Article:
• Wall panels are expected to last a lifetime.

The life of a roof depends on local weather conditions, proper building and design, material quality, and adequate maintenance.
• Slate, copper, and clay/concrete roofs have the longest life expectancy—over 50 years
• Roofs made of asphalt shingles last for about 20+ years
• Roofs made of fiber cement shingles have a life expectancy of about 25 years
• Roofs made of wood shakes can be expected to last for about 30 years.

Siding and Accessories
Outside materials typically last a lifetime.
• Brick, vinyl, engineered wood, stone (both natural and manufactured), and fiber cement will last as long the house exists
• Exterior wood shutters are expected to last 20 years, depending on weather conditions
• Gutters have a life expectancy of more than 50 years if made of copper and for 20 years if made of aluminum
• Copper downspouts last 100 years or more, while aluminum ones will last 30 years.

Site and Landscaping
• Most landscaping elements have a life expectancy of 15 to 25 years
• Sprinklers and valves last about 20 years
• Underground PVC piping has a lifespan of 25 years
• Polyvinyl fences are designed to last a lifetime
• Asphalt driveways should last between 15 and 20 years.
• Tennis courts can last a lifetime if recoated; most coatings last 12 to 15 years.
• Concrete shell of a swimming pool is expected to last over 25 years, but the interior plaster and tile have life expectancies of about 10 to 25 years.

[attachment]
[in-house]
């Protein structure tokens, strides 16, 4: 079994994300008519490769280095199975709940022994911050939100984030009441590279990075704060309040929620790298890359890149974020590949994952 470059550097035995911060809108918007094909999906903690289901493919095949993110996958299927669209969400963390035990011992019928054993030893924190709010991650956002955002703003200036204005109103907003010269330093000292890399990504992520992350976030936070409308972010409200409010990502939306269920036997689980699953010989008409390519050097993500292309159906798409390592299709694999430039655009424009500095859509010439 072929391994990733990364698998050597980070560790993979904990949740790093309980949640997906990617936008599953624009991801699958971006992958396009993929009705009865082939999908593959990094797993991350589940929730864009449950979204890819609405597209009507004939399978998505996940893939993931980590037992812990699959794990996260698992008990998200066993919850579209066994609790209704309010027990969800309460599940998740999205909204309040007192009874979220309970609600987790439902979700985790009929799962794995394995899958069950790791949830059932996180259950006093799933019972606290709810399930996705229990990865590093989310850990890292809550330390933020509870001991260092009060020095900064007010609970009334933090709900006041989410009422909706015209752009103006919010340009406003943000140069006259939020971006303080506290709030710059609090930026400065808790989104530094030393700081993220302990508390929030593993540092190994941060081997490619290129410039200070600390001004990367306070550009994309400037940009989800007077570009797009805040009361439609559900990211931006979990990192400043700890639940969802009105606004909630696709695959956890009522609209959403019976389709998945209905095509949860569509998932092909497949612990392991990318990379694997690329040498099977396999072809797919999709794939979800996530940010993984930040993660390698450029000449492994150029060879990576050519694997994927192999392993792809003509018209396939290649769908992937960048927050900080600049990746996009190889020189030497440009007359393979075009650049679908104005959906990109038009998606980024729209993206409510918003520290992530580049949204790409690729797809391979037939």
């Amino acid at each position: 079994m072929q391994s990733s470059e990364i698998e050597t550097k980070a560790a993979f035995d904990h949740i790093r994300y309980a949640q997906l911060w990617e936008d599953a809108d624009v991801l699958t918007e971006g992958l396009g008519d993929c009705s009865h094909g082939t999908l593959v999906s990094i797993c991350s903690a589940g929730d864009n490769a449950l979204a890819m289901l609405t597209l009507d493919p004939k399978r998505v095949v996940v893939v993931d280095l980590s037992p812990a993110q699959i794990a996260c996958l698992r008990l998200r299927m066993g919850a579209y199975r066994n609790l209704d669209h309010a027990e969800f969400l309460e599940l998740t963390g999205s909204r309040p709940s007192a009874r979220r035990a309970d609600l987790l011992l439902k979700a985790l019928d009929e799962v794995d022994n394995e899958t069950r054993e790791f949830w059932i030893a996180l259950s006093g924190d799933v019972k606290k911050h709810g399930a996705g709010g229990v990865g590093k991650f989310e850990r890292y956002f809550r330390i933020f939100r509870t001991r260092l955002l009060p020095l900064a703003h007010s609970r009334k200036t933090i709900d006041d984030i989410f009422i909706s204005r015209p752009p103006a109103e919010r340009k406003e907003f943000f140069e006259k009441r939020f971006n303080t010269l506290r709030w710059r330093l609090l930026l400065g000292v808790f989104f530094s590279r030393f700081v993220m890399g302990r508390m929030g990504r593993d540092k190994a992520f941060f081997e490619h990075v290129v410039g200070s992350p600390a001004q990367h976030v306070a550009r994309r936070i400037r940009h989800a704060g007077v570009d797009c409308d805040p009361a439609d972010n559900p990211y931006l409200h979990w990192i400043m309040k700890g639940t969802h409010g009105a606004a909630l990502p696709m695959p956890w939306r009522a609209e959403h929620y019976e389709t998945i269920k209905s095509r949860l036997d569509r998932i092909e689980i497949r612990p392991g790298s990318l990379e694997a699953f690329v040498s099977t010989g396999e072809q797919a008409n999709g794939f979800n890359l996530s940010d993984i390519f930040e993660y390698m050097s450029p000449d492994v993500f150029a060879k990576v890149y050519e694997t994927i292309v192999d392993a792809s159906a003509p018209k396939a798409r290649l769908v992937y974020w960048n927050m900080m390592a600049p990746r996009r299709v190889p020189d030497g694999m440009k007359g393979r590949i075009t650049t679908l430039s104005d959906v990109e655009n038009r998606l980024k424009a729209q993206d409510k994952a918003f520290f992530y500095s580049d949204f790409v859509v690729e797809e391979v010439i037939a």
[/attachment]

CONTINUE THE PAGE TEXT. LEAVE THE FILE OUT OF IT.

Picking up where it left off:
Walls and Ceilings
Walls and ceilings last the full lifespan of the home.

Windows and Skylights
• Aluminum windows are expected to last between 15 and 20 years
• Wooden windows should last upwards of 30 years.

Home Inspection - Omaha and Lincoln and surrounding areas


Fall Home Maintenance

Fall Home Maintenance

Once you become a homeowner, you have taken on the responsibility of maintaining the home you purchased. With each season comes a new list of tasks you should strongly consider doing for the home you purchased to maintain it and preserve its life. Below are the fall home maintenance steps that every homeowner should follow.

Fall Home Maintenance

Gutters and Downspouts
• Clean gutters and downspouts. Once most of the leaves have fallen, clean out gutters and downspouts (hire a helper if you are not comfortable on a ladder). Clogged gutters during rainstorms can cause water to pool and damage your roof or siding. Neglected gutters can lead to wood rot problems and pest infestations. Be sure water is not coming down behind gutters and that all support brackets are securely in place.

Fall Home Maintenance

Windows and Doors
• Change and summer screens to cool/cold weather storm windows and doors. Inspect and repair any loose or damaged window or door frames and install weather stripping or caulking to prevent drafts and lower heating bill costs.

Fall Home Maintenance

Heating and Cooling Systems
• Replace the filter in your furnace. You may want to consider having a heating professional check your heating system to ensure optimal performance and identify any minor problems before they turn into costly repairs. Also consider cleaning your ducts to insure your heating system’s efficiency as well as to reduce household dust. If your home has window air conditioners remove them and store them, if you must keep the window air conditioner in the window cover it to prevent drafts and heat loss. Air conditioning systems should be cleaned and checked for damage. Also caulking of the system into the home. Replace all dry and deteriorating caulking.